14. @jordango You will not be disappointed with the D500 underwater. It is now my favorite camera to shoot with u/w in almost every situation. Even the weight (compared to an Oly-based system) is not really an issue (esp. when I compare it to my housed D850). On the Aquatica choice - you can't go wrong. I shot with an Aquatica both for film and early digital, and loved their housings. The only reason I switched to Nauticam was because Aquatica was a tiny bit slow moving to optical connections for strobes - and I was tired of the occasional damage to my electronic strobe connections if I didn't seat them properly. Clearly not an issue now. I will also say that Aquatica service was world class (vs Nauticam), being located in Canada was a significant advantage for those of us in the US, and they were just nice as well. No complaints w/Nauticam, just not "legendary" like Aquatica.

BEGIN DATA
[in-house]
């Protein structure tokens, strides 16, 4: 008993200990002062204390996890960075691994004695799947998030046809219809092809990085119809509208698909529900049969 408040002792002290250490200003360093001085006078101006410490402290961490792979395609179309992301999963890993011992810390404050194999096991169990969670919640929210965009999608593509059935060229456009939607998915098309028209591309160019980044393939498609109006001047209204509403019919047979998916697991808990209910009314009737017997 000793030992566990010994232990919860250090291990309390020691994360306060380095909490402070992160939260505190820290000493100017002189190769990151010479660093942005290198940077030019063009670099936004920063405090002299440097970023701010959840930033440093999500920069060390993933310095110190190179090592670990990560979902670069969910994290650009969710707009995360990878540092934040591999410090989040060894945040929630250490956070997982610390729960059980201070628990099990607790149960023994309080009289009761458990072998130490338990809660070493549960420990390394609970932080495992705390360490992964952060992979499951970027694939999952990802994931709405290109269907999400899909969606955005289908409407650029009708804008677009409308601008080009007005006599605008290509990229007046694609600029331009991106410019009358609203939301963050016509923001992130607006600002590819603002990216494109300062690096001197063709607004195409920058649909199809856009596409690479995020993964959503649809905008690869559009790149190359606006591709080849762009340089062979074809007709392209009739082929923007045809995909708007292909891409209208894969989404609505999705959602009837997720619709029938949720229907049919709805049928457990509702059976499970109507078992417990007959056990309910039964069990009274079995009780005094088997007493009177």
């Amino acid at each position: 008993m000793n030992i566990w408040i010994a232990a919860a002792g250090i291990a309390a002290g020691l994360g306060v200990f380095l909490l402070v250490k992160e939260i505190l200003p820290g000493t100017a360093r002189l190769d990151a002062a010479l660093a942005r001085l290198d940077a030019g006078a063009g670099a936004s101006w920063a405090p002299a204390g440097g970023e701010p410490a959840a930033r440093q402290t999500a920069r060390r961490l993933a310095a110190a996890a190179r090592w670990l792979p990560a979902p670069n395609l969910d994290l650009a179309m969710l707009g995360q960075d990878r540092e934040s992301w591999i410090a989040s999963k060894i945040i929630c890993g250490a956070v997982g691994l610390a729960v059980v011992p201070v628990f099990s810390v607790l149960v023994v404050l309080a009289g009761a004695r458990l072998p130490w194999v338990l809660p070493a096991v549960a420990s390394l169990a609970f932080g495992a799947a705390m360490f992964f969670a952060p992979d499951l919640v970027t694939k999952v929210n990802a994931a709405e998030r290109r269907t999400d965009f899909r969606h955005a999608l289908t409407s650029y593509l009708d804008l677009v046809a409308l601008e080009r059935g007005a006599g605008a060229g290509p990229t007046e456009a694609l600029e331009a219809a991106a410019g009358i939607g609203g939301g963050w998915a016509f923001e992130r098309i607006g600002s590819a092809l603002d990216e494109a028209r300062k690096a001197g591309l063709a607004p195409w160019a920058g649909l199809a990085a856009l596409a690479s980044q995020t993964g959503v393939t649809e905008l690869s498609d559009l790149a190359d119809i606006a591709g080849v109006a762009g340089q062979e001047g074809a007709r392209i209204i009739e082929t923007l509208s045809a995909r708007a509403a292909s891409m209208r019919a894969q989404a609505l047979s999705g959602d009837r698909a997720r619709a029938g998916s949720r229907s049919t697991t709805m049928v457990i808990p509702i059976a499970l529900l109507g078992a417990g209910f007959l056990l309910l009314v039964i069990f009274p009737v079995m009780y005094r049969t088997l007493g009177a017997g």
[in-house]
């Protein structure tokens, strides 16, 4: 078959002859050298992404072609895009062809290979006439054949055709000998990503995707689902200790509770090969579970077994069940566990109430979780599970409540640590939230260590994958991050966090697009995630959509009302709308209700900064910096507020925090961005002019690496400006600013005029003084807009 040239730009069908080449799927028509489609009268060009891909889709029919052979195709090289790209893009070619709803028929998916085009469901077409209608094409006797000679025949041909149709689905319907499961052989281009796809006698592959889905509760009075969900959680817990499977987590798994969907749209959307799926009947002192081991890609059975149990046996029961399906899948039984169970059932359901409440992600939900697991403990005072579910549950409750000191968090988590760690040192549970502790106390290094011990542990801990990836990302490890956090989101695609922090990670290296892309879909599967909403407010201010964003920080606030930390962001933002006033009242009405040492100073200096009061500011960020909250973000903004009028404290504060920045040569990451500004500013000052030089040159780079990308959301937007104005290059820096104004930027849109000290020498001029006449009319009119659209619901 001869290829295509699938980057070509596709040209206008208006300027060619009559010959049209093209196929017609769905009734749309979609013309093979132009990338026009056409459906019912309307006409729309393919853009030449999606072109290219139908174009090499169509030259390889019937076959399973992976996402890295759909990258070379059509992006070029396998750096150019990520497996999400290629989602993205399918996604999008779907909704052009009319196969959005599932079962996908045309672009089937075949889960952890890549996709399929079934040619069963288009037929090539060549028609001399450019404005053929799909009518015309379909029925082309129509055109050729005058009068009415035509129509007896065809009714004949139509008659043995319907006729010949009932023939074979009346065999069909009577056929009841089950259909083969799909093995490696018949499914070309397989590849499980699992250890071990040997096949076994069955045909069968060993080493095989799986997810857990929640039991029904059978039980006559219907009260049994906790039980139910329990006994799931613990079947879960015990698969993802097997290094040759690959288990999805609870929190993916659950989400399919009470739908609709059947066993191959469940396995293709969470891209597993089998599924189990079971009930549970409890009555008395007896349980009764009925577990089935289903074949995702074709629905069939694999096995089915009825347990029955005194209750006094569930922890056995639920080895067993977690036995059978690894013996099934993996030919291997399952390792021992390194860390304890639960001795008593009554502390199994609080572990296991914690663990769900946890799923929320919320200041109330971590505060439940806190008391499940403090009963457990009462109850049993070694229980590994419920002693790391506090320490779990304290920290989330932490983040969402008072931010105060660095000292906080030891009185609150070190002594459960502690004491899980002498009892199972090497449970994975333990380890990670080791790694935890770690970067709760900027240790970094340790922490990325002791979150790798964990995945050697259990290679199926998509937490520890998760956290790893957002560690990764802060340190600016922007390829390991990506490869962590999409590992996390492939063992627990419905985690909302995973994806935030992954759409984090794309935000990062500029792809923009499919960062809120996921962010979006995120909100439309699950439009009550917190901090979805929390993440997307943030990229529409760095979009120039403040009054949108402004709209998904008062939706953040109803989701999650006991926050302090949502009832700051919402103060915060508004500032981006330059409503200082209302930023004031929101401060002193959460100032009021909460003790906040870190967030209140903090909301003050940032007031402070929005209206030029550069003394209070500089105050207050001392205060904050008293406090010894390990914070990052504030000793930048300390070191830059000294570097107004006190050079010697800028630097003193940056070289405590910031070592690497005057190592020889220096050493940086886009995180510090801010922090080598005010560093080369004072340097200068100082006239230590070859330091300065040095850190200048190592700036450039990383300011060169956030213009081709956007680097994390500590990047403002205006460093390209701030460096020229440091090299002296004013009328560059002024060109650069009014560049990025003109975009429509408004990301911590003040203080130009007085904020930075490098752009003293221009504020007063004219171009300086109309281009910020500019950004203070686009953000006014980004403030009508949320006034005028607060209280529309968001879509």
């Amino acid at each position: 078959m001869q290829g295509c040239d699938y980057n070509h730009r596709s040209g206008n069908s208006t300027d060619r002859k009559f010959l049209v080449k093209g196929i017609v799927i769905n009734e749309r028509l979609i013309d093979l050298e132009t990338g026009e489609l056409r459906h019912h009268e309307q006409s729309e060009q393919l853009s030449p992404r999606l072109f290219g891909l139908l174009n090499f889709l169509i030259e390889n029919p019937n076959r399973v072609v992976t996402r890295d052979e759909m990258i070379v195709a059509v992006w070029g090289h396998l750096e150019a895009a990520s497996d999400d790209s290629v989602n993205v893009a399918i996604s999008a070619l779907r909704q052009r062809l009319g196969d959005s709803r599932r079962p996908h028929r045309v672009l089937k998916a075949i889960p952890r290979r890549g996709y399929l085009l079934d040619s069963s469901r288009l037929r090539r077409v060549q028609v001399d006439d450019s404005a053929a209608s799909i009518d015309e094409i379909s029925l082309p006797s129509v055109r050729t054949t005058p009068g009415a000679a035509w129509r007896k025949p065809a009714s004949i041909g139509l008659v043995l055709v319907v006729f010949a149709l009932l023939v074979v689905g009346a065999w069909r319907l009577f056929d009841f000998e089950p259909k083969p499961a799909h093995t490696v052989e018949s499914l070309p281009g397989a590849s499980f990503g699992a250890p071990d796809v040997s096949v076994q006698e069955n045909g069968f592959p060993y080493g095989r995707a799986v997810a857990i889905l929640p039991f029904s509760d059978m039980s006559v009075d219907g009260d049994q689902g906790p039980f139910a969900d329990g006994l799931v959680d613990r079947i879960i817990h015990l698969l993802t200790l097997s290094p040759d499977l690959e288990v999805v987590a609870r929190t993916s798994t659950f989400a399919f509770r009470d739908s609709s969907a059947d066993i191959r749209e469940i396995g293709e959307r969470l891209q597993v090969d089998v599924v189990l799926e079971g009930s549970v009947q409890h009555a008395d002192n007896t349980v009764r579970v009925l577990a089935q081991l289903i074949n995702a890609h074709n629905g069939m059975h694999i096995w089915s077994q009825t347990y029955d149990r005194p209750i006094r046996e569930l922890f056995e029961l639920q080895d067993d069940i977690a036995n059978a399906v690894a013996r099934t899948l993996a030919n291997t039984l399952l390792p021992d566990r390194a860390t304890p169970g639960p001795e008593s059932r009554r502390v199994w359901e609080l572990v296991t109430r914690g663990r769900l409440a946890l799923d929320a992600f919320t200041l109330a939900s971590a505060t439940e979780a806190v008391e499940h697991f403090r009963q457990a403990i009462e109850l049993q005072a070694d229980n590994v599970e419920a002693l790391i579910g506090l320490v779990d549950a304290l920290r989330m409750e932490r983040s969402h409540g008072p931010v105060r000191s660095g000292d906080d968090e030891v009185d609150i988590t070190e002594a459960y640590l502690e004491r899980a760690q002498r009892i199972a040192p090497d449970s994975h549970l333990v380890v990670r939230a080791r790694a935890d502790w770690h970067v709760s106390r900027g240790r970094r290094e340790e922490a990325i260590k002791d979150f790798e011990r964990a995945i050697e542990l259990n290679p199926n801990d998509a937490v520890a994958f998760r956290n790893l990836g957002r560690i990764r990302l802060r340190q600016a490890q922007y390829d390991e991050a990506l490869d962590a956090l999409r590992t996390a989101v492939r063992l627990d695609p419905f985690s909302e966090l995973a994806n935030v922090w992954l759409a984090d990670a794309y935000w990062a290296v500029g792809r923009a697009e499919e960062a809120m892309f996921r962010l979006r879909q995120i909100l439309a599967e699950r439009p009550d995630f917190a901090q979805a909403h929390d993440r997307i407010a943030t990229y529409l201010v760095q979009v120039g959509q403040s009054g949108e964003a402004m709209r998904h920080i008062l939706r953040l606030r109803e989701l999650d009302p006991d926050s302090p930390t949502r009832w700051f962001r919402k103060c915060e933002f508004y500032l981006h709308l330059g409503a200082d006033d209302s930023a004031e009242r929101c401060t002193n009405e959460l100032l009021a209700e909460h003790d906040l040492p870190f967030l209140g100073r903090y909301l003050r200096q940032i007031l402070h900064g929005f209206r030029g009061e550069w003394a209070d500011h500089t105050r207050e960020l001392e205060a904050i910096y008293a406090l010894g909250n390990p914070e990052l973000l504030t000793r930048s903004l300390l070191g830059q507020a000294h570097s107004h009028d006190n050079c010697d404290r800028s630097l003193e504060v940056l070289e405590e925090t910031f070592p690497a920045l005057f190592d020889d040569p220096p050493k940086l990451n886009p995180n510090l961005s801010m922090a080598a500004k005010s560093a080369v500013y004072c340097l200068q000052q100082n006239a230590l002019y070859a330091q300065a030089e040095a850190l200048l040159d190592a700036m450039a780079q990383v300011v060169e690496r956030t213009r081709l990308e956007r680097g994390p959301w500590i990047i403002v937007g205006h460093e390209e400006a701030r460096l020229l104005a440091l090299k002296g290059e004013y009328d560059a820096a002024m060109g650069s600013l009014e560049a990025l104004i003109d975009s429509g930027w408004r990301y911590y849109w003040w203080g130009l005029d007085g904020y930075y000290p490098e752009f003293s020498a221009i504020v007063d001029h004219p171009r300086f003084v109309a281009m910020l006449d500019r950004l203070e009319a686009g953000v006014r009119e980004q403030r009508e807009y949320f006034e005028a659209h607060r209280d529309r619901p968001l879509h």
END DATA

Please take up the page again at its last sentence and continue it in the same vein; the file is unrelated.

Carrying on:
15. @jordango - another vote for the D500. I have both the D500 & D850 (both in Nauticam housings). The D500 has slightly better AF in low light situations, and is a more flexible system. D850 has a few advantages, but none that would ever stop me from enjoying shooting with the D500. FF/mirrorless is the future, but we are not quite there yet. As for housings - you'll find a number of folks who really like Subal - having used both Subal and Nauticam, I prefer Nauticam (partially for the small price savings, and then the number of dealers available in the US). You will not go wrong with either housing. Subal has the reputation for quality, Nauticam is currently leading in innovation (mostly around their increasing number of new ports).